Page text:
Allopurinol and HLA-B

Isabel Cwikla, Pharm.D. Candidate; Austin Brown, Pharm.D. Candidate; Julie Weiner, Pharm.D. Candidate

About the Drug

Allopurinol is a commonly used drug for treatment of high uric acid concentrations (called hyperuricemia) and gout. When uric acid concentrations are high, formation of kidney stones and gout (arthritis caused by the improper metabolism of uric acid) may occur. Allopurinol works by stopping the process in your body that naturally makes uric acid. Overall, this drug is well tolerated in the general population. However, allopurinol has proven to be a cause of severe side effects on your skin that require medical attention. These included conditions known as Steven-Johnson Syndrome and toxic epidermal necrolysis. While the development of a severe skin reaction due to allopurinol use is rare, the condition is very serious and can cause death in up to 25% of patients that experience one.

About the Gene

The gene of interest is HLA-B, which is involved in activating immune cells. An immune response occurs if chemicals in the body are recognized as foreign. The specific gene form (allele), HLA-B*5801, interacts with allopurinol and causes a significant increase in the likelihood of developing a serious skin reaction. Only one copy of the allele is needed to put an individual at risk for developing this reaction to allopurinol. This allele has been shown to be most common among individuals of Asian descent, with a frequency of about 12% in Koreans and about 6-8% in Han Chinese and Thai. Compared to populations of Asian descent, Europeans have a lower frequency with about 1%, of developing this reaction to allopurinol.

About the Drug-Gene Interaction

Allopurinol should not be prescribed to those who test positive for the HLA-B*5801 allele since they are at relatively high risk of developing an allopurinol-induced severe skin reaction. Instead, alternative medication should be administered as a treatment regimen. Those that test negative for the allele can be given allopurinol according to normal dosing recommendations because these individuals do not possess the HLA-B*5801 allele that predisposes them to an increased risk of an adverse skin reaction.

Drug-Gene Interaction Example

A 58-year old male patient goes in to see his primary care provider for pain in his joints, especially his toes that have become intolerable. The patient is diagnosed with gout and prescribed allopurinol. After two weeks of taking allopurinol the male patient breaks out in a terrible red rash across his entire body and begins to notice blistering. He then goes in to the nearest emergency room for these alarming side effects on his skin.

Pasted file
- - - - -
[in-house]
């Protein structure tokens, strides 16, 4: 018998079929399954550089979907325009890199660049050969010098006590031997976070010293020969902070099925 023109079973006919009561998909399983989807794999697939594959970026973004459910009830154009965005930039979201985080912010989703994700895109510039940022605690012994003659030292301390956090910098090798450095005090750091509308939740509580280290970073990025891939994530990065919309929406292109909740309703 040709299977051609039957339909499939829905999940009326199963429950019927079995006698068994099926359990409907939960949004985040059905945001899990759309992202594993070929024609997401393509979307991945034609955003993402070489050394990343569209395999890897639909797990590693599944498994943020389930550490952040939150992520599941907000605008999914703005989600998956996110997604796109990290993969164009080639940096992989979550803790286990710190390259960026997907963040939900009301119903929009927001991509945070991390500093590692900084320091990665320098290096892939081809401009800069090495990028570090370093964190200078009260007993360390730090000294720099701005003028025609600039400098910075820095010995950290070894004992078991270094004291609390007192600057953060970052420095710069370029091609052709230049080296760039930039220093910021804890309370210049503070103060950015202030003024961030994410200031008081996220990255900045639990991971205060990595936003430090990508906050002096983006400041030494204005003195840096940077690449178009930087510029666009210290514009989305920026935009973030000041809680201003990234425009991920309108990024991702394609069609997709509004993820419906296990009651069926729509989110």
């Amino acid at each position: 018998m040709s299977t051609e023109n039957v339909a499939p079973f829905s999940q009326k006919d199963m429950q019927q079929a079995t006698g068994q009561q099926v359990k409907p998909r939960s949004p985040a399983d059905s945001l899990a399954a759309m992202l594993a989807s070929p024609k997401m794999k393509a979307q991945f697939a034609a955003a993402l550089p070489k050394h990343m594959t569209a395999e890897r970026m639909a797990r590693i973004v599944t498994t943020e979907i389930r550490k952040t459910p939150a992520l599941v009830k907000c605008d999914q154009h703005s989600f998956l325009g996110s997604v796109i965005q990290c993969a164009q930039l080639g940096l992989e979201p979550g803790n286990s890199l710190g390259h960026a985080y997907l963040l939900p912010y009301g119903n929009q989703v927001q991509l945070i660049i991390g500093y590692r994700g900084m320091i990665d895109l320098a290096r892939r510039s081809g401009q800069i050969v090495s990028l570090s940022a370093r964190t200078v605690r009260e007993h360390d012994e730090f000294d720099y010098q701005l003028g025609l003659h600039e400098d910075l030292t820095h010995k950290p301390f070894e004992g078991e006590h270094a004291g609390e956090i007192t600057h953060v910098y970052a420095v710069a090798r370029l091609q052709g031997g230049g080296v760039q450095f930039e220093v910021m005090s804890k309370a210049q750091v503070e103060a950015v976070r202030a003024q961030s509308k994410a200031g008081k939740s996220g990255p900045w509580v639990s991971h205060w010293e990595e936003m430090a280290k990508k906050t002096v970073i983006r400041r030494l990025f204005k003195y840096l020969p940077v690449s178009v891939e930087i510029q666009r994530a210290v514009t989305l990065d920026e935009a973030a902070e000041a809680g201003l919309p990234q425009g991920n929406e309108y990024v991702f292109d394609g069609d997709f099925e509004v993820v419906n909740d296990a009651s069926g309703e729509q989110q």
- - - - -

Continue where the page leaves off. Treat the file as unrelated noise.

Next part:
The clinical pharmacist in the emergency department reviews the patient’s medications and immediately recognizes a possible cause for what the physician diagnosed as Stevens - Johnson syndrome. The medical team is alerted by the pharmacist that allopurinol may be the cause and genetic testing is offered to the patient to see if his genetic makeup along with his use of allopurinol put him at an increased risk for this life-threatening adverse drug reaction. The patient agrees and upon receiving results it is recognized that the patient has the HLA-B*5801 allele and is immediately taken off allopurinol.

Provider Information

The links below provide access to important articles and information relative to allopurinol. The links are to external websites and will be checked regularly for consistency.

Sources of Information

DailyMed [Internet]. Bethesda (MD): U.S. National Library of Medicine; c1993-2015. Allopurinol; [cited 2015 Nov 30]; [about 3 screens]. Available from:

Dean L. Allopurinol therapy and HLA-B*5801 genotype. Medical Genetics Summaries [Internet]. 2012. Available from:

Hung SI, Chung WH, et al. HLA-B*5801 allele as a genetic marker for severe cutaneous adverse reactions caused by allopurinol. Proceedings of the National Academy of Sciences of the USA. 2005 Mar 15;102(11): 4134-9.

M. Whirl-Carrillo, E.M. McDonagh, J. M. Hebert, L. Gong, K. Sangkuhl, C.F. Thorn, R.B. Altman and T.E. Klein. "Pharmacogenomics Knowledge for Personalized Medicine" Clinical Pharmacology & Therapeutics (2012) 92(4): 414-417.

Tassaneeyaku W, Jantararoungtong T, et al. Strong association between HLA-B*5801 and allopurinol- induced Stevens-Johnson syndrome and toxic epidermal necrolysis in a Thai population. Pharmacogenetics and Genomics. 2009;19(9):704-9.